If you are a homeowner the you are likely already familiar with radon gas and the different methods for radon mitigation. Radon gas is a harmful gas that is also impossible to detect without proper testing because it has no color and no odor. That is part of what makes radon gas so scary for homeowners. Unless they are proactive about testing for it then they will have no way to know if that harmful gas has been building itself up and seeping into a house through the cracks or gaps in the walls, pipes, construction joints and other small areas that only a gas could make its way through.
Many people think of radon gas as something that is sitting in the soil or rocks surrounding a normal home, but it is also a gas that can be present in the water supply. Homes that subsist off of a well for their water are at higher risks for radon contamination in their water, but radon can exist in low levels throughout any kind of water. We spoke with radon mitigation experts SWAT Environmental to find out more about the different ways that radon can be made and here is what we learned. Radon can exist in the soil as well as the water supply, but typically the radon levels in the rocks and soil will pose a much higher health risk than the radon levels in the water. This is a little surprising because when radon is in the water, you can be exposed to it through double whammy: you can ingest is as well as inhale it. Since radon is radioactive, the main health concern that exposure to it will cause an average person is cancer. When you inhale radon gas, you put yourself at a much higher risk of developing lung cancer.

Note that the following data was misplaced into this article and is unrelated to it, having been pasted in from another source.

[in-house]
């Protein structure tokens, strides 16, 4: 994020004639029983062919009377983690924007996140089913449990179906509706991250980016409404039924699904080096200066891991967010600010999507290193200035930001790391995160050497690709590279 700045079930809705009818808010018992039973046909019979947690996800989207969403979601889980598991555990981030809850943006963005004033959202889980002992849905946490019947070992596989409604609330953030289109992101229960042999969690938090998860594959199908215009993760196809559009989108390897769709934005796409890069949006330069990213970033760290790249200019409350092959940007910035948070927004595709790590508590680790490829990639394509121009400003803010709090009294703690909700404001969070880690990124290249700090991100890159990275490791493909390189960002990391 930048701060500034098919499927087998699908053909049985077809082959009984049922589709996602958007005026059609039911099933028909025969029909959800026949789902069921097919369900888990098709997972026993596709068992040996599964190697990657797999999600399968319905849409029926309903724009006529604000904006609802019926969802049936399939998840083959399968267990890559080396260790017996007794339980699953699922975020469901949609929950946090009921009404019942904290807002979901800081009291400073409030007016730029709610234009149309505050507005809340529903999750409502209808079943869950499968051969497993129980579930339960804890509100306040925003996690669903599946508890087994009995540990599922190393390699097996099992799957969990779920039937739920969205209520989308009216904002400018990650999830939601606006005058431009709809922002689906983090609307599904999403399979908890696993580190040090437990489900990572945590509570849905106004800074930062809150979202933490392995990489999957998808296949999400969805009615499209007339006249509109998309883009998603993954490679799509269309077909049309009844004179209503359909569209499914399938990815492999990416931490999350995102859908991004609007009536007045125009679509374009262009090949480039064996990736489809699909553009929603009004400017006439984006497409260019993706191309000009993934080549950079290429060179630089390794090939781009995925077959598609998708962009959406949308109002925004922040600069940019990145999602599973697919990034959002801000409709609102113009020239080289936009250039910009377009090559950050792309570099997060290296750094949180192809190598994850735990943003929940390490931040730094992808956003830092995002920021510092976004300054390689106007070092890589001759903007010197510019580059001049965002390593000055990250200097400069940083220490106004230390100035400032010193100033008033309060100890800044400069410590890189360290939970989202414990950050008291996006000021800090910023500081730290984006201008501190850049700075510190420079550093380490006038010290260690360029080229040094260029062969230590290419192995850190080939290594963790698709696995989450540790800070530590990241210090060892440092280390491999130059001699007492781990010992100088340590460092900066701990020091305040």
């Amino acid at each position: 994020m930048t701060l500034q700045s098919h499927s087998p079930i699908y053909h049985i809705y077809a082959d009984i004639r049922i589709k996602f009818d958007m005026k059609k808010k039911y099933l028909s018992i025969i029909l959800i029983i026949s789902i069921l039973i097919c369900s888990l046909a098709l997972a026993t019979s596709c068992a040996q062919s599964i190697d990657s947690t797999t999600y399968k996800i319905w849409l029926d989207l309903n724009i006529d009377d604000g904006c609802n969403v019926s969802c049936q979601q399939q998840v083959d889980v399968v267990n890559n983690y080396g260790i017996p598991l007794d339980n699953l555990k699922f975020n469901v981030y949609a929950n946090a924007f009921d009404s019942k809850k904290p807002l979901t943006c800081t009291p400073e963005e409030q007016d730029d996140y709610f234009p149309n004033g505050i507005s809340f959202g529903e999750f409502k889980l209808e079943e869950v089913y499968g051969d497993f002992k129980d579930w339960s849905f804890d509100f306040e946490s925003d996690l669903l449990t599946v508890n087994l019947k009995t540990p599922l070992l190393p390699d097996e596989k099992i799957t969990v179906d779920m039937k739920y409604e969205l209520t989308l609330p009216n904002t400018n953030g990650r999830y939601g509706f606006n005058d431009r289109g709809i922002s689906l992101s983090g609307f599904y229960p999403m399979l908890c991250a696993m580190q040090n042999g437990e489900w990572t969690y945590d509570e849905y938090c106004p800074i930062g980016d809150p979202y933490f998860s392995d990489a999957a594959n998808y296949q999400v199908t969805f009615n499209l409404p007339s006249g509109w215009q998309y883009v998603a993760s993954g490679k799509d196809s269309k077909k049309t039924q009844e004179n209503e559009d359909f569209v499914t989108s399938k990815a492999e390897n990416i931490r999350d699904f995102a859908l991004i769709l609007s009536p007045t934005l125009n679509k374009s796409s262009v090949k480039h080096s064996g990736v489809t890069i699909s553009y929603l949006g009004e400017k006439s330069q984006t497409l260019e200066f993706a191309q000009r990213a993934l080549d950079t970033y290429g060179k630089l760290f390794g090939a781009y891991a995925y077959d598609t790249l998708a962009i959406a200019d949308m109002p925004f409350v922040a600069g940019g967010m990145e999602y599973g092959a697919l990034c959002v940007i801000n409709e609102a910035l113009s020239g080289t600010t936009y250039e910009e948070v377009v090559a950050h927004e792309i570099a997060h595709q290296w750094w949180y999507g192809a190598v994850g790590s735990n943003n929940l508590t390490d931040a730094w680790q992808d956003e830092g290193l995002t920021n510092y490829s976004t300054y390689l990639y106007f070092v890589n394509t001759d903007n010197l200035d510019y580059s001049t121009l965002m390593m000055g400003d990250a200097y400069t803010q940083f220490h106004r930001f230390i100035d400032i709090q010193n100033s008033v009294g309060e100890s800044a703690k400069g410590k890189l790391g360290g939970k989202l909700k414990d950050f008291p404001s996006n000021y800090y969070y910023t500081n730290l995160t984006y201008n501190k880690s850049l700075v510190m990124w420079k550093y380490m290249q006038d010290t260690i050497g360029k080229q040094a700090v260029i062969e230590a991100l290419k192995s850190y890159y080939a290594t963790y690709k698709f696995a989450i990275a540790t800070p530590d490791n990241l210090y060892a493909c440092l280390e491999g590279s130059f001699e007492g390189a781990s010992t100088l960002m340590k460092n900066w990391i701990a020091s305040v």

When the main source of radon in your home is through the water supply, you also has a small risk of developing stomach cancer from the radioactive exposure, but the larger concern remains to be lung cancer. Radon that is in the water supply can become airborne when water is used inside the home for things like showering and cooking, and at that time the gas will be inhaled.
When you are deciding whether or not to have radon testing done on your home, you should take into account what kind of water source your house has. If it is a well or a public water supply system that gets its water from surrounding ground water, then you should definitely consider having the water source tested directly. If your numbers come back with elevated radon levels, then do not worry, it can be treated with a couple of different radon remediation methods. Point of entry treatment can treat and remove radon before the water actually makes its way into the home, and point of use treatment is used to remove radon from water as it comes out of your faucet. Each option has its own benefits and should be considered.